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What is it?: The 500px community has been around for a while now. It’s evolved quite a bit and for the most part has a big emphasis on putting up lots of very good work–the way that it first was designed to showcase. You can build your website from your 500px profile, etc. The community actively comments and gives one another feedback. The feedback is generally pretty constructive too.

Who is it for?: The photographer looking to improve their work all the way up to the photographer who knows their work is dope and wants to use the platform to professionally show off their images.

Oggl

Chris Gampat The Phoblographer Oggl 2.1 iPad (1 of 1)ISO 16001-100 sec at f - 5.0

What is it?: The Oggl community was created by Hipstamatic–there’s a name you probably haven’t heard in a while, huh? Hipstamatic actually has a solid image editor though it can be random at times. Its community, Oggl, has an emphasis on square images. By far, it is the smallest community listed here. But almost all the work put up there is really top notch. Want some monochrome inspiration? You’ll get it! How about landscapes that are minimal but have a flawed, toy camera look with their own charm? It’s got it!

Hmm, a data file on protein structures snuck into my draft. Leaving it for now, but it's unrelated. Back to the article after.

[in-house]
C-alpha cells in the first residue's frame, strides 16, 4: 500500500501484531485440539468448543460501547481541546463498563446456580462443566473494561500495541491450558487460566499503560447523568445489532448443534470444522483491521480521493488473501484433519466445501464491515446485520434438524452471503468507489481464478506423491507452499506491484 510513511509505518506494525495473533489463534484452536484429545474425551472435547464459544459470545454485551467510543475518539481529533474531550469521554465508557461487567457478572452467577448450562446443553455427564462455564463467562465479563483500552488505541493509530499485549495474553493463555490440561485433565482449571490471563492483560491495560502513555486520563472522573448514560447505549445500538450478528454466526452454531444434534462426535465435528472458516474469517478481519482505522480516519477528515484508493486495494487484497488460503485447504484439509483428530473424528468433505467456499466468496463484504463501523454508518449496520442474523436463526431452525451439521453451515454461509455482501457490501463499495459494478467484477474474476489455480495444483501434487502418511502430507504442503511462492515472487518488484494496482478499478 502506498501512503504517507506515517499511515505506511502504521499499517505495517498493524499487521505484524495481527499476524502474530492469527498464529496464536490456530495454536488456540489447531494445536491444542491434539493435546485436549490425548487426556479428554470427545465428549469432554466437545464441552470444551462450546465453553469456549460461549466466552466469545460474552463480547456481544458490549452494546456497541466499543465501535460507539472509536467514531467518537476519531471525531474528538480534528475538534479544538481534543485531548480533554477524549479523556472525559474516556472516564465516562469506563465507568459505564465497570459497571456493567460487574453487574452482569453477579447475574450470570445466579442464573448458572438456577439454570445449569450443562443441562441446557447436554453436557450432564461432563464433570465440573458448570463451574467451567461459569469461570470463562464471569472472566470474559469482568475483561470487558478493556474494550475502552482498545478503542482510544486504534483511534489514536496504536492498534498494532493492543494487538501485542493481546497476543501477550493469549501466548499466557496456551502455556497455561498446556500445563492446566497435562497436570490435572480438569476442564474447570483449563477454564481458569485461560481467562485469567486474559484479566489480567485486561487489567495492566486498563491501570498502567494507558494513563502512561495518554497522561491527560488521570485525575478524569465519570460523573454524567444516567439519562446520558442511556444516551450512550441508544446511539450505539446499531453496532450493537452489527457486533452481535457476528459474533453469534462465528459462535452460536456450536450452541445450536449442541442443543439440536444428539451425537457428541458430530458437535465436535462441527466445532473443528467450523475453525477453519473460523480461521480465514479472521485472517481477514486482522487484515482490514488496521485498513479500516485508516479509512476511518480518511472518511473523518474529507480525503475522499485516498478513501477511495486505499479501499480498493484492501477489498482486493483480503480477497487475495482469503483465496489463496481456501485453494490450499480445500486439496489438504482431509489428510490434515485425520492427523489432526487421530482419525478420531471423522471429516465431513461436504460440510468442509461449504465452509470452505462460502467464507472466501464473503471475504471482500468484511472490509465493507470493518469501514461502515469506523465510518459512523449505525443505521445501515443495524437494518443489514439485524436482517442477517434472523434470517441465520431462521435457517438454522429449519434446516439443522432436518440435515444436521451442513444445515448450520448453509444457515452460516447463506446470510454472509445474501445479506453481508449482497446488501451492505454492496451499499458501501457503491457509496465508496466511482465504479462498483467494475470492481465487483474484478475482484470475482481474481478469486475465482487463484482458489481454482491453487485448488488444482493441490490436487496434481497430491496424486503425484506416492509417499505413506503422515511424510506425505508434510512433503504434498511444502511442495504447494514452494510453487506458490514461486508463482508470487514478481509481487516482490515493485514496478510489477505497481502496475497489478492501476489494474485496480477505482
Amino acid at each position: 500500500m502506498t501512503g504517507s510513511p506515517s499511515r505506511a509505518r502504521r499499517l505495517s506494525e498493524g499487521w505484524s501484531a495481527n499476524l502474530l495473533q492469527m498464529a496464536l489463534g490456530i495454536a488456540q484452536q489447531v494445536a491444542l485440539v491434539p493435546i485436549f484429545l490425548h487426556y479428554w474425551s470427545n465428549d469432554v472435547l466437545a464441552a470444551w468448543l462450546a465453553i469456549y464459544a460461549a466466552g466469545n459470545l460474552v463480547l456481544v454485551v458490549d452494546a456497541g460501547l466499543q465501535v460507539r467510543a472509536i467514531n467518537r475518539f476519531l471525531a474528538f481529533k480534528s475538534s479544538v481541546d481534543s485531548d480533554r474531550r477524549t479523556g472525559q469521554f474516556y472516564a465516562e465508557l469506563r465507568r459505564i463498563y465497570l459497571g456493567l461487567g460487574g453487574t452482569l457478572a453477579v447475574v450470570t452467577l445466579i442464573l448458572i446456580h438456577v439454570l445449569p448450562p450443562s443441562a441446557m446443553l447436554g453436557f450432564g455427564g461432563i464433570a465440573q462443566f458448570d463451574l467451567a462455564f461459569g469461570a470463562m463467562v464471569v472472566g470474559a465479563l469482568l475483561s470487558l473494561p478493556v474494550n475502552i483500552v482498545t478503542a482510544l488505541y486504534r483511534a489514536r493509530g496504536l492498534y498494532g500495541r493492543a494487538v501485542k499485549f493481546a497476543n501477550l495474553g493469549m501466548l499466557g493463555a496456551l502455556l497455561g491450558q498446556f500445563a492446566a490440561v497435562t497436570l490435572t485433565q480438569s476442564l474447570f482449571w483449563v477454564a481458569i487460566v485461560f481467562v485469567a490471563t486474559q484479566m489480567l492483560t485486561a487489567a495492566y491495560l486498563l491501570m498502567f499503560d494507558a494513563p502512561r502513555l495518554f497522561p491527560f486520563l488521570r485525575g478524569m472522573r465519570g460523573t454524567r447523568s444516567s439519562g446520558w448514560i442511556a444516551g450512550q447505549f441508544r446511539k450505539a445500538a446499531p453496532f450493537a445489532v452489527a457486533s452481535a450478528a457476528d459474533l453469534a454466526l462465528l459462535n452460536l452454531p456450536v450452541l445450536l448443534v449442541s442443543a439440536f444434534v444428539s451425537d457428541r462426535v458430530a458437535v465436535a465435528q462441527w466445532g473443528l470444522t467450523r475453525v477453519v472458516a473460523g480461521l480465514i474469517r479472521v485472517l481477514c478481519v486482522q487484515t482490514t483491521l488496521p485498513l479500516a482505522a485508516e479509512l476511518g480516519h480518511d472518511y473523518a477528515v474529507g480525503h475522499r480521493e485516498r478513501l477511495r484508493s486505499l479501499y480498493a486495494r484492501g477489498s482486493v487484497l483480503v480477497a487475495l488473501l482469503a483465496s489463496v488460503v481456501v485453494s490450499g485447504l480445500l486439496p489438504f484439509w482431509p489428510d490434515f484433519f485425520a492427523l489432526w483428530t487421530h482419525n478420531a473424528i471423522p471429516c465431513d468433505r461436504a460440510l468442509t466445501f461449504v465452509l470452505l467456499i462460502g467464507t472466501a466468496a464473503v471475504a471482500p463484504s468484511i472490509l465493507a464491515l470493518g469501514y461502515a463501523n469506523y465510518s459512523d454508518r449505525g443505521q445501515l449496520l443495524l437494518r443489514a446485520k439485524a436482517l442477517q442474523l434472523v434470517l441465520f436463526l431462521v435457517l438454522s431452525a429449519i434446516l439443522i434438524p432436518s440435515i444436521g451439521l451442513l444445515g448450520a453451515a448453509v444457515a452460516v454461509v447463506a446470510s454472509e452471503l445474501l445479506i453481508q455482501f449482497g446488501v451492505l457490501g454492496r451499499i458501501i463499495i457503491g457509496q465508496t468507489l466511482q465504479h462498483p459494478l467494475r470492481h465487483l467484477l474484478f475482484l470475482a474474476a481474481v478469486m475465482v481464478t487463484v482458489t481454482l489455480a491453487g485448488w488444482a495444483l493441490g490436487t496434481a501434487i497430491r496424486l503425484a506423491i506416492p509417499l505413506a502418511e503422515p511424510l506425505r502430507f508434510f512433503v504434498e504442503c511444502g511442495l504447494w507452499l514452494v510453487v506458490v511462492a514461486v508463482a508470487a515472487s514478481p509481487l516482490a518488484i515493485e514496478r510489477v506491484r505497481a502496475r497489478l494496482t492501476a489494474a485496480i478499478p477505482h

Who is it for?: Oggl is available only to Windows Phone and iOS users. If you’re a fan of the square format and are as pleasantly surprised by Hipstamatic’s products despite their lack of appropriate marketing for them, then dive right in.

Behance

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What is it?: Behance is where I find many of the photographers featured on this site that haven’t pitched themselves via email. The work is typically of professionals, semi-professionals and creatives that want to collaborate, be found by brands for gigs, etc. It has very good and easy integration with lots of Adobe’s products since Behance is actually owned by Adobe. So if you’re a Creative Cloud user, it’s a no brainer. I’m genuinely on it many times a week

Who is it for?: The photographer that wants to work with other artists, work with brands, and wants to present their work in a presentation type style. Think: you’re at a gallery and put on the spot. It’s game time; what are you going to say?

Tumblr

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What is it?: The Tumblr world is in all its glory a giant cluster of stuff and things. It’s a platform for photography curators and a platform for photographers to be recognized by said curators through hashtags and such. But it’s also an absolutely excellent way to create a photography website if you’ve got the right theme and set the website/navigation up just right.

Who is it for?: The photographer that is really into fashion, food porn, black and white street stuff, etc. You generally don’t mind your images being shared, reshared and probably even stolen because you’ve got a legal copyright on the work and can go after anyone that steals with all the fury of the law. Or you make it private on the dashboard and just make the website visible in and of itself.